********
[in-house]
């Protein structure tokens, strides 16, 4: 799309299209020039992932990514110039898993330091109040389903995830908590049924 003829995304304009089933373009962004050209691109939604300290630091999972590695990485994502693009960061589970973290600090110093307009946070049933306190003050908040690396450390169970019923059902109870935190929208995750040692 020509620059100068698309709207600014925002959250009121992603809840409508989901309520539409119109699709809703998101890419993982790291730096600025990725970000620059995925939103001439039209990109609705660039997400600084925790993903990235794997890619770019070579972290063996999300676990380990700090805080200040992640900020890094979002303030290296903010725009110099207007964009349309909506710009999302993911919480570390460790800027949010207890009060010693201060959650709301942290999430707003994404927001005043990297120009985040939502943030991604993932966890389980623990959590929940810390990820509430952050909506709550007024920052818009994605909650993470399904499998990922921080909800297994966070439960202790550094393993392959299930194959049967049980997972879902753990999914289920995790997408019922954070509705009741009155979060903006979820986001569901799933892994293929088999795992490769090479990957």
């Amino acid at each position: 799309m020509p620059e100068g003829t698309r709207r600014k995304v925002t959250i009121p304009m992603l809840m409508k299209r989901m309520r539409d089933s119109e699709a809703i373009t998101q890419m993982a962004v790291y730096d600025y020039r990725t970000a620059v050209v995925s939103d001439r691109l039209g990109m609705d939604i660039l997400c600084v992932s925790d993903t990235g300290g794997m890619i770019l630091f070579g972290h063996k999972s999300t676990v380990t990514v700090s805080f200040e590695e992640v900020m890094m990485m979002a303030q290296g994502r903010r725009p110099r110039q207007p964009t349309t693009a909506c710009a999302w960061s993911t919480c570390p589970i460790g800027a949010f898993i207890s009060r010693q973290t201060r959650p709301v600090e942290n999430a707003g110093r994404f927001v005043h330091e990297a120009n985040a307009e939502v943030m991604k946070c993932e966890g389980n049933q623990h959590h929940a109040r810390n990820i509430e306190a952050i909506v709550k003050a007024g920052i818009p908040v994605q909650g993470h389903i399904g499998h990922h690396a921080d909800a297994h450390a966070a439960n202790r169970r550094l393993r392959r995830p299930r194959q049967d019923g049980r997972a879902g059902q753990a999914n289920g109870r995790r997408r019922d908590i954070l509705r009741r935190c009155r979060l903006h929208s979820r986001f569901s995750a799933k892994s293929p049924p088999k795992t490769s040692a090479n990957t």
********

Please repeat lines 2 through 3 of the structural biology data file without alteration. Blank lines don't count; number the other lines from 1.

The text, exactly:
């Protein structure tokens, strides 16, 4: 799309299209020039992932990514110039898993330091109040389903995830908590049924 003829995304304009089933373009962004050209691109939604300290630091999972590695990485994502693009960061589970973290600090110093307009946070049933306190003050908040690396450390169970019923059902109870935190929208995750040692 020509620059100068698309709207600014925002959250009121992603809840409508989901309520539409119109699709809703998101890419993982790291730096600025990725970000620059995925939103001439039209990109609705660039997400600084925790993903990235794997890619770019070579972290063996999300676990380990700090805080200040992640900020890094979002303030290296903010725009110099207007964009349309909506710009999302993911919480570390460790800027949010207890009060010693201060959650709301942290999430707003994404927001005043990297120009985040939502943030991604993932966890389980623990959590929940810390990820509430952050909506709550007024920052818009994605909650993470399904499998990922921080909800297994966070439960202790550094393993392959299930194959049967049980997972879902753990999914289920995790997408019922954070509705009741009155979060903006979820986001569901799933892994293929088999795992490769090479990957």
């Amino acid at each position: 799309m020509p620059e100068g003829t698309r709207r600014k995304v925002t959250i009121p304009m992603l809840m409508k299209r989901m309520r539409d089933s119109e699709a809703i373009t998101q890419m993982a962004v790291y730096d600025y020039r990725t970000a620059v050209v995925s939103d001439r691109l039209g990109m609705d939604i660039l997400c600084v992932s925790d993903t990235g300290g794997m890619i770019l630091f070579g972290h063996k999972s999300t676990v380990t990514v700090s805080f200040e590695e992640v900020m890094m990485m979002a303030q290296g994502r903010r725009p110099r110039q207007p964009t349309t693009a909506c710009a999302w960061s993911t919480c570390p589970i460790g800027a949010f898993i207890s009060r010693q973290t201060r959650p709301v600090e942290n999430a707003g110093r994404f927001v005043h330091e990297a120009n985040a307009e939502v943030m991604k946070c993932e966890g389980n049933q623990h959590h929940a109040r810390n990820i509430e306190a952050i909506v709550k003050a007024g920052i818009p908040v994605q909650g993470h389903i399904g499998h990922h690396a921080d909800a297994h450390a966070a439960n202790r169970r550094l393993r392959r995830p299930r194959q049967d019923g049980r997972a879902g059902q753990a999914n289920g109870r995790r997408r019922d908590i954070l509705r009741r935190c009155r979060l903006h929208s979820r986001f569901s995750a799933k892994s293929p049924p088999k795992t490769s040692a090479n990957t």